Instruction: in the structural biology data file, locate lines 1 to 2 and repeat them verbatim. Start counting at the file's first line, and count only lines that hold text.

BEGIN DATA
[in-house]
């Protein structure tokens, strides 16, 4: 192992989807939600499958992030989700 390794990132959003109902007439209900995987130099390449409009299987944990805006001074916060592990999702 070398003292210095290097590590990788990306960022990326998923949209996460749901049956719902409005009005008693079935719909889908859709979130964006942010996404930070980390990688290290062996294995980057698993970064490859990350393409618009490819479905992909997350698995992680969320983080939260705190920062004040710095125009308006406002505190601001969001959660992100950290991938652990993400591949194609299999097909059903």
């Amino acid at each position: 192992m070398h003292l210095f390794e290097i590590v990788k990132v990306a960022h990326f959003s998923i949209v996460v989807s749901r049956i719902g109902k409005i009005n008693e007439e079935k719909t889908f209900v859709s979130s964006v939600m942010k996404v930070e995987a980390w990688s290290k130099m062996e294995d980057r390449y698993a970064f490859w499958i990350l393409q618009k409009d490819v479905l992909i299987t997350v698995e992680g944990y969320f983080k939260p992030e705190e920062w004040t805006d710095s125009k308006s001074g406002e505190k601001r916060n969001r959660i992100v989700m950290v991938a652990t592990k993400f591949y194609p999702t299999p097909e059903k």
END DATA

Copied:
[in-house]
């Protein structure tokens, strides 16, 4: 192992989807939600499958992030989700 390794990132959003109902007439209900995987130099390449409009299987944990805006001074916060592990999702 070398003292210095290097590590990788990306960022990326998923949209996460749901049956719902409005009005008693079935719909889908859709979130964006942010996404930070980390990688290290062996294995980057698993970064490859990350393409618009490819479905992909997350698995992680969320983080939260705190920062004040710095125009308006406002505190601001969001959660992100950290991938652990993400591949194609299999097909059903």